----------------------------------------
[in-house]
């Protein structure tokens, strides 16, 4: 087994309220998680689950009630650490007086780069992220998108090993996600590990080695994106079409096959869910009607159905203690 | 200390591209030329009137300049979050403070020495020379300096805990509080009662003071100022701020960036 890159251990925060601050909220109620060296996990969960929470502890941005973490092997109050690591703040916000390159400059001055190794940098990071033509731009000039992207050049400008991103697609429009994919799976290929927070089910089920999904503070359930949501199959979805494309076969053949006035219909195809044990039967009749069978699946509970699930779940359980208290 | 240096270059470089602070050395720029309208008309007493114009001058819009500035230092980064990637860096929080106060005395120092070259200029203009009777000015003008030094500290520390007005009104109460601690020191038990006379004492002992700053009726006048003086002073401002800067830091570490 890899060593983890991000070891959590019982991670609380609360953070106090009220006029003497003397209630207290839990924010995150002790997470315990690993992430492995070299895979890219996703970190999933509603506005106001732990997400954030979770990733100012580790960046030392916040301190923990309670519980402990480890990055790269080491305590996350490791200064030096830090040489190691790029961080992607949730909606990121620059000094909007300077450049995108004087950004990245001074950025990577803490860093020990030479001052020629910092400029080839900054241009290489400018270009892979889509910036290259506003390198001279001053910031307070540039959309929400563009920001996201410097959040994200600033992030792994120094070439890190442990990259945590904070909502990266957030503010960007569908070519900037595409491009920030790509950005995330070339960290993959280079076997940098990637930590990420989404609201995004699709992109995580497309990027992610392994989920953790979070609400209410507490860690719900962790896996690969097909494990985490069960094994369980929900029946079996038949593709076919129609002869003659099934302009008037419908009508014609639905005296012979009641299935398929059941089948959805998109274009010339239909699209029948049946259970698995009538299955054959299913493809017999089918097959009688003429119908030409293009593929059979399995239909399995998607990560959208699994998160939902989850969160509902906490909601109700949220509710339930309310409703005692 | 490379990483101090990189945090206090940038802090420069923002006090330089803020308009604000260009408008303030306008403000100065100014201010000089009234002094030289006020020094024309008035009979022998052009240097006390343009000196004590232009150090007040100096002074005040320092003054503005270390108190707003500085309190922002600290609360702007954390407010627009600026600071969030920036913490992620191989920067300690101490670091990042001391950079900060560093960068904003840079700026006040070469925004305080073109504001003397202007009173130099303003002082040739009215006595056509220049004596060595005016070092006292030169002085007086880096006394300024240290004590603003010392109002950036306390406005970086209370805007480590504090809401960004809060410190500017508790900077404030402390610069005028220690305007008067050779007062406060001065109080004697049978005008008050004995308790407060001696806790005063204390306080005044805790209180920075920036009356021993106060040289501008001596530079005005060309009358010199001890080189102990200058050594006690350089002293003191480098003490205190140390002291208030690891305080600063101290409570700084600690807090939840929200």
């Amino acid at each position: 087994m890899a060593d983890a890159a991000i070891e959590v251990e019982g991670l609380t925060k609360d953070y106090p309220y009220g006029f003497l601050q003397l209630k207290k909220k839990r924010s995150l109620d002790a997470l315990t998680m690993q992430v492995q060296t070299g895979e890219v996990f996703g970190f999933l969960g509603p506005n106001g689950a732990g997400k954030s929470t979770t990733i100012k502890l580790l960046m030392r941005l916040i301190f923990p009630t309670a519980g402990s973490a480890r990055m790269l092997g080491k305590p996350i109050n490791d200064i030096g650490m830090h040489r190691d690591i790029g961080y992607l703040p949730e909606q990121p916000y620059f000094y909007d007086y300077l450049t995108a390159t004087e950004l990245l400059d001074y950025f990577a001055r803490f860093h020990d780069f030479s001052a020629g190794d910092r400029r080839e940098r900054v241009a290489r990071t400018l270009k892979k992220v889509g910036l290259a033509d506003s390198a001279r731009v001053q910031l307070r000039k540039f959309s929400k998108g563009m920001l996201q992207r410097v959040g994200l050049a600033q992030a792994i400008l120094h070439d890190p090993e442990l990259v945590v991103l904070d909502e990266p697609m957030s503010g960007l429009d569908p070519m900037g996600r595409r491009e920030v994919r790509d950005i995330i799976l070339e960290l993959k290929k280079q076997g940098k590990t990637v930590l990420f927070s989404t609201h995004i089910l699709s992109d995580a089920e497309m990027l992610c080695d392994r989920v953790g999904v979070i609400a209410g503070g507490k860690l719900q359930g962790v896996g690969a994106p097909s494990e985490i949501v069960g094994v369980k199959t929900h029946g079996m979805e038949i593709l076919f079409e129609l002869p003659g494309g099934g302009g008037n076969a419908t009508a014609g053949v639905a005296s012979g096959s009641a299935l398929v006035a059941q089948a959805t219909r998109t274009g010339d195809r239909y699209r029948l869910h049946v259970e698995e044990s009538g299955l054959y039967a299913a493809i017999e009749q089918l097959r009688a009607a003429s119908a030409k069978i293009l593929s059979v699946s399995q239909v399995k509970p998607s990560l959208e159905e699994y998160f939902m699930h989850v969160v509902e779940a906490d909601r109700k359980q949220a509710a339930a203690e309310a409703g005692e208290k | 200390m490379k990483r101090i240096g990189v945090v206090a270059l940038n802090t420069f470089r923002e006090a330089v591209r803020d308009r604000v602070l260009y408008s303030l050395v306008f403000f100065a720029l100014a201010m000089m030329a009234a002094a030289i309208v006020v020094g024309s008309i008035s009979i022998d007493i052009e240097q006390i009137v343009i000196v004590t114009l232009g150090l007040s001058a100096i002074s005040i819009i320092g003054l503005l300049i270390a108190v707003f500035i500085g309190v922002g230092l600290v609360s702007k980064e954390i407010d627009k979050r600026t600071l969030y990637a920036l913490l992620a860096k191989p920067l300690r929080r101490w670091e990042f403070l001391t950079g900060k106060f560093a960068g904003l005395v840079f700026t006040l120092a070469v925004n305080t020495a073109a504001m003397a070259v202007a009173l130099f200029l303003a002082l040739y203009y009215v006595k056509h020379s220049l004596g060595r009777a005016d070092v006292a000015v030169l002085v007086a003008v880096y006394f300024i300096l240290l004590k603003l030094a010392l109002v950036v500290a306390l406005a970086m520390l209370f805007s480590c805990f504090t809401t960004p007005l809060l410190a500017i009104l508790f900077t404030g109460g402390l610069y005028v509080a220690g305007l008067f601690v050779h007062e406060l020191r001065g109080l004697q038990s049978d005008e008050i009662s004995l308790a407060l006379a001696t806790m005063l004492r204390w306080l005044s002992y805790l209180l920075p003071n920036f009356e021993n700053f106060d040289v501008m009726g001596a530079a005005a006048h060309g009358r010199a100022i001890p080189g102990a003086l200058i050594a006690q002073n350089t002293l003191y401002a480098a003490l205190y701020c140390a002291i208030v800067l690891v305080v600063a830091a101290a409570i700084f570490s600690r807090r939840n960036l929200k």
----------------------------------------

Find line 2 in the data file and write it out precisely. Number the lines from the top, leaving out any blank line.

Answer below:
């Protein structure tokens, strides 16, 4: 087994309220998680689950009630650490007086780069992220998108090993996600590990080695994106079409096959869910009607159905203690 | 200390591209030329009137300049979050403070020495020379300096805990509080009662003071100022701020960036 890159251990925060601050909220109620060296996990969960929470502890941005973490092997109050690591703040916000390159400059001055190794940098990071033509731009000039992207050049400008991103697609429009994919799976290929927070089910089920999904503070359930949501199959979805494309076969053949006035219909195809044990039967009749069978699946509970699930779940359980208290 | 240096270059470089602070050395720029309208008309007493114009001058819009500035230092980064990637860096929080106060005395120092070259200029203009009777000015003008030094500290520390007005009104109460601690020191038990006379004492002992700053009726006048003086002073401002800067830091570490 890899060593983890991000070891959590019982991670609380609360953070106090009220006029003497003397209630207290839990924010995150002790997470315990690993992430492995070299895979890219996703970190999933509603506005106001732990997400954030979770990733100012580790960046030392916040301190923990309670519980402990480890990055790269080491305590996350490791200064030096830090040489190691790029961080992607949730909606990121620059000094909007300077450049995108004087950004990245001074950025990577803490860093020990030479001052020629910092400029080839900054241009290489400018270009892979889509910036290259506003390198001279001053910031307070540039959309929400563009920001996201410097959040994200600033992030792994120094070439890190442990990259945590904070909502990266957030503010960007569908070519900037595409491009920030790509950005995330070339960290993959280079076997940098990637930590990420989404609201995004699709992109995580497309990027992610392994989920953790979070609400209410507490860690719900962790896996690969097909494990985490069960094994369980929900029946079996038949593709076919129609002869003659099934302009008037419908009508014609639905005296012979009641299935398929059941089948959805998109274009010339239909699209029948049946259970698995009538299955054959299913493809017999089918097959009688003429119908030409293009593929059979399995239909399995998607990560959208699994998160939902989850969160509902906490909601109700949220509710339930309310409703005692 | 490379990483101090990189945090206090940038802090420069923002006090330089803020308009604000260009408008303030306008403000100065100014201010000089009234002094030289006020020094024309008035009979022998052009240097006390343009000196004590232009150090007040100096002074005040320092003054503005270390108190707003500085309190922002600290609360702007954390407010627009600026600071969030920036913490992620191989920067300690101490670091990042001391950079900060560093960068904003840079700026006040070469925004305080073109504001003397202007009173130099303003002082040739009215006595056509220049004596060595005016070092006292030169002085007086880096006394300024240290004590603003010392109002950036306390406005970086209370805007480590504090809401960004809060410190500017508790900077404030402390610069005028220690305007008067050779007062406060001065109080004697049978005008008050004995308790407060001696806790005063204390306080005044805790209180920075920036009356021993106060040289501008001596530079005005060309009358010199001890080189102990200058050594006690350089002293003191480098003490205190140390002291208030690891305080600063101290409570700084600690807090939840929200």